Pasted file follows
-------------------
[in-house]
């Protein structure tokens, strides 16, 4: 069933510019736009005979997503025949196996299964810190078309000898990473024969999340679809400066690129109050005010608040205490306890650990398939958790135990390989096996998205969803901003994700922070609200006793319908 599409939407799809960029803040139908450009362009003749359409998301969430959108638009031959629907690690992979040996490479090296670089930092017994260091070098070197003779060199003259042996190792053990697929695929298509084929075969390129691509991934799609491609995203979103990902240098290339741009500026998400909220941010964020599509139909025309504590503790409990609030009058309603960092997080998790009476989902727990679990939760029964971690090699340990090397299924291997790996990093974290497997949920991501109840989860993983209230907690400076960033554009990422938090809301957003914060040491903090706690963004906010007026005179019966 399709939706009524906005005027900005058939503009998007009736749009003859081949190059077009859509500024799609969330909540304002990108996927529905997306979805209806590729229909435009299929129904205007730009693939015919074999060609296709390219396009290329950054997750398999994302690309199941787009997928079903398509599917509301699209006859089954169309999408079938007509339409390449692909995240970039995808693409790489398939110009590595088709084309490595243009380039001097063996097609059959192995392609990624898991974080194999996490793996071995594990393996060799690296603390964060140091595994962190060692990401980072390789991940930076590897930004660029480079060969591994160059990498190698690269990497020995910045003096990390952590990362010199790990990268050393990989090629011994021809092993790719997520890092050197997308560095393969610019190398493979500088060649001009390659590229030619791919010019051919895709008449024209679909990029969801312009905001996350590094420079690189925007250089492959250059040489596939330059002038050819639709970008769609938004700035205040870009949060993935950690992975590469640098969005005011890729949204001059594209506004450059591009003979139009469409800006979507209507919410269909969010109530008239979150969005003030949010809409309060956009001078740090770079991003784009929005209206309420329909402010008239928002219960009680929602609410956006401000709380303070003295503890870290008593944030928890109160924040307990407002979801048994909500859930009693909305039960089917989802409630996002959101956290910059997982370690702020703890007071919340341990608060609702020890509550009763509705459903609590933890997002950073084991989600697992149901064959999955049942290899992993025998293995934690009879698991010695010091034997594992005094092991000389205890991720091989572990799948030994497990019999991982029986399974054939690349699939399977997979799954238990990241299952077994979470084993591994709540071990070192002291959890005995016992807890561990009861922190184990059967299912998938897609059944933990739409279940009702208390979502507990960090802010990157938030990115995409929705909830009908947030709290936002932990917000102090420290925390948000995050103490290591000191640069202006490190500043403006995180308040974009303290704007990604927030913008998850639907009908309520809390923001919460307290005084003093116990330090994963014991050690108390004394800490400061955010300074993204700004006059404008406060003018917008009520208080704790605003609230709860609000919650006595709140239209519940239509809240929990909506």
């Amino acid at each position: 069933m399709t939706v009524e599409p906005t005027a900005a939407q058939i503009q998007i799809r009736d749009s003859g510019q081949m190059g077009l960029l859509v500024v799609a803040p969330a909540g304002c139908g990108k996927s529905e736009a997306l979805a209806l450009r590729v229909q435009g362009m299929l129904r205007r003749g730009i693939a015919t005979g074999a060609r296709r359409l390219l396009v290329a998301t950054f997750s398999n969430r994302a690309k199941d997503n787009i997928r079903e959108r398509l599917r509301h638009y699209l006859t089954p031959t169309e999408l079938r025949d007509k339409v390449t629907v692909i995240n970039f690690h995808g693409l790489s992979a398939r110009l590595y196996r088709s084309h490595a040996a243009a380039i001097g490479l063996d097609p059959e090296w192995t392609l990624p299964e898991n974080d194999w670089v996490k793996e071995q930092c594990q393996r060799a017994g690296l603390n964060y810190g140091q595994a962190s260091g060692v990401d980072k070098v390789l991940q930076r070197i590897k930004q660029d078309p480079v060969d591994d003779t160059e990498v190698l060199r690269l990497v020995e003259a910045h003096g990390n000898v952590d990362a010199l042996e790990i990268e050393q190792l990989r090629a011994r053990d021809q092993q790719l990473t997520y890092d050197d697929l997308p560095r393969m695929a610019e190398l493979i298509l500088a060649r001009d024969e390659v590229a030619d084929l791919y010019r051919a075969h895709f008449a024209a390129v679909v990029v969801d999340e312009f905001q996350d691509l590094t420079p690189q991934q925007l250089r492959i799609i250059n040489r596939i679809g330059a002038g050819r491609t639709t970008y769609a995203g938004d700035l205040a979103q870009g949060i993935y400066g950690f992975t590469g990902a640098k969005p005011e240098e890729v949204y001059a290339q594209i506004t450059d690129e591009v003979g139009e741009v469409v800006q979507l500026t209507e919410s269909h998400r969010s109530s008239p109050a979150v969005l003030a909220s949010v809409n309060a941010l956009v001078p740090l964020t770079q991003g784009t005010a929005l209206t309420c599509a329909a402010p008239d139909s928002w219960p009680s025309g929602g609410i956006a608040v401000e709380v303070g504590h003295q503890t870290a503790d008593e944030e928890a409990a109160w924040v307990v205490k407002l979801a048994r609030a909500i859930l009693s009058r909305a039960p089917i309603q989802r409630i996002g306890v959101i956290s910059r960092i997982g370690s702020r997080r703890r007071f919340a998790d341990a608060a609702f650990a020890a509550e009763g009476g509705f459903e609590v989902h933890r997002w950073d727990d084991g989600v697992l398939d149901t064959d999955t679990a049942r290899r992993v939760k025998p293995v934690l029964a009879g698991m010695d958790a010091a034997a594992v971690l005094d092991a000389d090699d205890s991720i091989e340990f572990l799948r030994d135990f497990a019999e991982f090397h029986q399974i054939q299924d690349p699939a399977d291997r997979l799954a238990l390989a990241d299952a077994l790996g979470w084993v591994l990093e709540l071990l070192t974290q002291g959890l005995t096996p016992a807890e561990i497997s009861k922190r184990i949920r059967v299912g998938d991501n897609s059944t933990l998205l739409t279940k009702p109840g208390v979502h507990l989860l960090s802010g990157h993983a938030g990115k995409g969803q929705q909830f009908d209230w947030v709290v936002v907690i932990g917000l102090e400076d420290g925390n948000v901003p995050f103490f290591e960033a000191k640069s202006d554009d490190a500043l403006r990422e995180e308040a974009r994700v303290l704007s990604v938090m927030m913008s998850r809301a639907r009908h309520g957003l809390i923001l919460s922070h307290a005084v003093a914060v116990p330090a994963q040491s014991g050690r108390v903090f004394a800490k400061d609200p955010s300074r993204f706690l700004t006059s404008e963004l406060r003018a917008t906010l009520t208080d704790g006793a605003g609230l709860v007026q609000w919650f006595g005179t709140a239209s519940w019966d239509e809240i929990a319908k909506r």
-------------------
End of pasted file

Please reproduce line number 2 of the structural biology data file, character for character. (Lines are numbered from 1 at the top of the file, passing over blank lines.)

């Protein structure tokens, strides 16, 4: 069933510019736009005979997503025949196996299964810190078309000898990473024969999340679809400066690129109050005010608040205490306890650990398939958790135990390989096996998205969803901003994700922070609200006793319908 599409939407799809960029803040139908450009362009003749359409998301969430959108638009031959629907690690992979040996490479090296670089930092017994260091070098070197003779060199003259042996190792053990697929695929298509084929075969390129691509991934799609491609995203979103990902240098290339741009500026998400909220941010964020599509139909025309504590503790409990609030009058309603960092997080998790009476989902727990679990939760029964971690090699340990090397299924291997790996990093974290497997949920991501109840989860993983209230907690400076960033554009990422938090809301957003914060040491903090706690963004906010007026005179019966 399709939706009524906005005027900005058939503009998007009736749009003859081949190059077009859509500024799609969330909540304002990108996927529905997306979805209806590729229909435009299929129904205007730009693939015919074999060609296709390219396009290329950054997750398999994302690309199941787009997928079903398509599917509301699209006859089954169309999408079938007509339409390449692909995240970039995808693409790489398939110009590595088709084309490595243009380039001097063996097609059959192995392609990624898991974080194999996490793996071995594990393996060799690296603390964060140091595994962190060692990401980072390789991940930076590897930004660029480079060969591994160059990498190698690269990497020995910045003096990390952590990362010199790990990268050393990989090629011994021809092993790719997520890092050197997308560095393969610019190398493979500088060649001009390659590229030619791919010019051919895709008449024209679909990029969801312009905001996350590094420079690189925007250089492959250059040489596939330059002038050819639709970008769609938004700035205040870009949060993935950690992975590469640098969005005011890729949204001059594209506004450059591009003979139009469409800006979507209507919410269909969010109530008239979150969005003030949010809409309060956009001078740090770079991003784009929005209206309420329909402010008239928002219960009680929602609410956006401000709380303070003295503890870290008593944030928890109160924040307990407002979801048994909500859930009693909305039960089917989802409630996002959101956290910059997982370690702020703890007071919340341990608060609702020890509550009763509705459903609590933890997002950073084991989600697992149901064959999955049942290899992993025998293995934690009879698991010695010091034997594992005094092991000389205890991720091989572990799948030994497990019999991982029986399974054939690349699939399977997979799954238990990241299952077994979470084993591994709540071990070192002291959890005995016992807890561990009861922190184990059967299912998938897609059944933990739409279940009702208390979502507990960090802010990157938030990115995409929705909830009908947030709290936002932990917000102090420290925390948000995050103490290591000191640069202006490190500043403006995180308040974009303290704007990604927030913008998850639907009908309520809390923001919460307290005084003093116990330090994963014991050690108390004394800490400061955010300074993204700004006059404008406060003018917008009520208080704790605003609230709860609000919650006595709140239209519940239509809240929990909506």